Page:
To withdraw, or not to withdraw? That is the question Donald Trump, in his own inimitable way, has answered both ways.
First came the withdrawal. It was real, and had a significant effect. Trump ordered the removal of US troops from Kurdish areas, putting an end to the prospect of an independent Kurdish statelet, split off from Syria. Such a partition was always implausible, given the general balance of forces in the region and the specific refusal of NATO-member Turkey to accept any such thing. (Turkey had already invaded Syria in 2016, and the Obama-Biden administration ordered the Kurds to accept it.) It was also a lynchpin of the longstanding Plan B for dismembering the Syrian state. As I argued in a previous article, agreeing with "the entire spectrum of US-imperialist politics and media," Trump's withdrawal decision "marked ' a major turning point in Syria's long war' and has, indeed, ' upended decades' of imperialist and Zionist plans for the Middle East."
But, as I also noted, Trump is impulsive, shallow, and weak, and "surrounds himself with neocon deep-state actors on whom he depends and who often ignore or actively oppose"his non-interventionist instincts," and who "may yet get him to reverse that [decision] or over-compensate for it."
And thus it came to be. Kinda-sorta.
We quickly saw what Philip Giraldi calls an "all too characteristic Trumpean flip-flop." Under "pressure from congress and the media"--including powerful Republican senators like Mitch McConnell, Marco Rubio, Mitt Romney, and especially Lindsay Graham-"who were bleating over how the departure of U.S. troops was a grave mistake," Trump turned "the greatly ballyhooed 'withdrawal' from Syria" into something "more like a relocation of existing military assets." US troops ended up moving from Kurdish areas to "secure" the oil fields in eastern Syria. As Giraldi says, "the number of American soldiers in Syria may have actually been increased with armor units being transferred from their base in Iraq."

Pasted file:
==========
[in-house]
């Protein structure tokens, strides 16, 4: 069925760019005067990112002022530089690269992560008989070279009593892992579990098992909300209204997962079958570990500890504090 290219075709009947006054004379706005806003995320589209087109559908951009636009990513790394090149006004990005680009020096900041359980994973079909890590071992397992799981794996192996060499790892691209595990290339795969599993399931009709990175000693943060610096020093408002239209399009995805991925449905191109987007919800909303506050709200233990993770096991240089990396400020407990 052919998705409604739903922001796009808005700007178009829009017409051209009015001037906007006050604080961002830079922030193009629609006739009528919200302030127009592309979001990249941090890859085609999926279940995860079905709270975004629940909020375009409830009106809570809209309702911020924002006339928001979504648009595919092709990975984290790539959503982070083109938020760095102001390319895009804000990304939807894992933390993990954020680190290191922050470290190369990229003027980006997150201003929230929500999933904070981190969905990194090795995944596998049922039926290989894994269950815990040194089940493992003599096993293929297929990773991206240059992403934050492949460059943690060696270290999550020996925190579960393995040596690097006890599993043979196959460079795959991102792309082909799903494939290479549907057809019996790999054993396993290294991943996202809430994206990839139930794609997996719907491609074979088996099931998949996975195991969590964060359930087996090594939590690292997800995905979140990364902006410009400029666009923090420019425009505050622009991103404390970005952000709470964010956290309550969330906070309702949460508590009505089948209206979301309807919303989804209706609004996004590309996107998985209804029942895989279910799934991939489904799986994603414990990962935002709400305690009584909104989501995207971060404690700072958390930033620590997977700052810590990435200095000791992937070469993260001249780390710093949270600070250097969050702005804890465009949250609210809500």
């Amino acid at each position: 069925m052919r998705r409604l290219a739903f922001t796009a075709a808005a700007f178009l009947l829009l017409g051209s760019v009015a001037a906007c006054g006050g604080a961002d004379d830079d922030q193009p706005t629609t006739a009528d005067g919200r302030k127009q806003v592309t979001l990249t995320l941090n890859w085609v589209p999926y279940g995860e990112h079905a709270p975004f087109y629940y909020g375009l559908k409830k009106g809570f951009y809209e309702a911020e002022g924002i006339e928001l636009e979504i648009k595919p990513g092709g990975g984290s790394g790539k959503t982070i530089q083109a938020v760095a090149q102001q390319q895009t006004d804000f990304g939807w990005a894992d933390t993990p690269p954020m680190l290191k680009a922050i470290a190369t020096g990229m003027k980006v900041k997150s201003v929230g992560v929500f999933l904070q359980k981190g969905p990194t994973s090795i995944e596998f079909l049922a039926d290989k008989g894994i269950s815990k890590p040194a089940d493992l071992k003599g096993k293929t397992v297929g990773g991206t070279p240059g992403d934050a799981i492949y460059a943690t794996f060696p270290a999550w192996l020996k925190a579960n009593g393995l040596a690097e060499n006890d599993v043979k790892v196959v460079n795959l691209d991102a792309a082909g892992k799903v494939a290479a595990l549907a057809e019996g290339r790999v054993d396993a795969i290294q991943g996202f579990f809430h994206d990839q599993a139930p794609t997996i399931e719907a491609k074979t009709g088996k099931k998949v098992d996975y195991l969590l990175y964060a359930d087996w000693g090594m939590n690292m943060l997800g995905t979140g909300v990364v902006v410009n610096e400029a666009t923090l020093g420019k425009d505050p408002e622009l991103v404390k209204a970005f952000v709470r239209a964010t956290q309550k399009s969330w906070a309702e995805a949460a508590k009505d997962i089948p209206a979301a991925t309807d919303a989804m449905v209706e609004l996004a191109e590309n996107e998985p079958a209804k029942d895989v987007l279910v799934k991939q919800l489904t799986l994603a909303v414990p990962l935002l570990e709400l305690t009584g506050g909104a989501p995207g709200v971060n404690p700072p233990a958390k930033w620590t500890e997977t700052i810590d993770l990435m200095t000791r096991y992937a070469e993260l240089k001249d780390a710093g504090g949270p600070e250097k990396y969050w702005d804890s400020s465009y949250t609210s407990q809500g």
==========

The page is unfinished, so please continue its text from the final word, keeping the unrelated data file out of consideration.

Of course, the notion that the US military presence is there to protect the oil from ISIS, or to seize it for the financial benefit of the US, is a pitch that was crafted for the one-man gullible enough to believe it: Donald Trump. It was crafted by those whom Foreign Policy (FP) reporter Lara Seligman calls the "Iran hawks" who have "repeatedly sought to reverse Trump's Syria withdrawal over nearly two years," and "are still trying to persuade Trump to keep a residual presence in Syria."
Joshua Landis, Director of the Center of Middle East Studies at the University of Oklahoma, speaking to NPR, calls them the "many elements of our foreign policy establishment that want to roll back Iran and want to stay in Syria for the long haul," and who knew that "Throwing the oil wells in front of President Trump was a way " they could reanimate his interest in staying in Syria."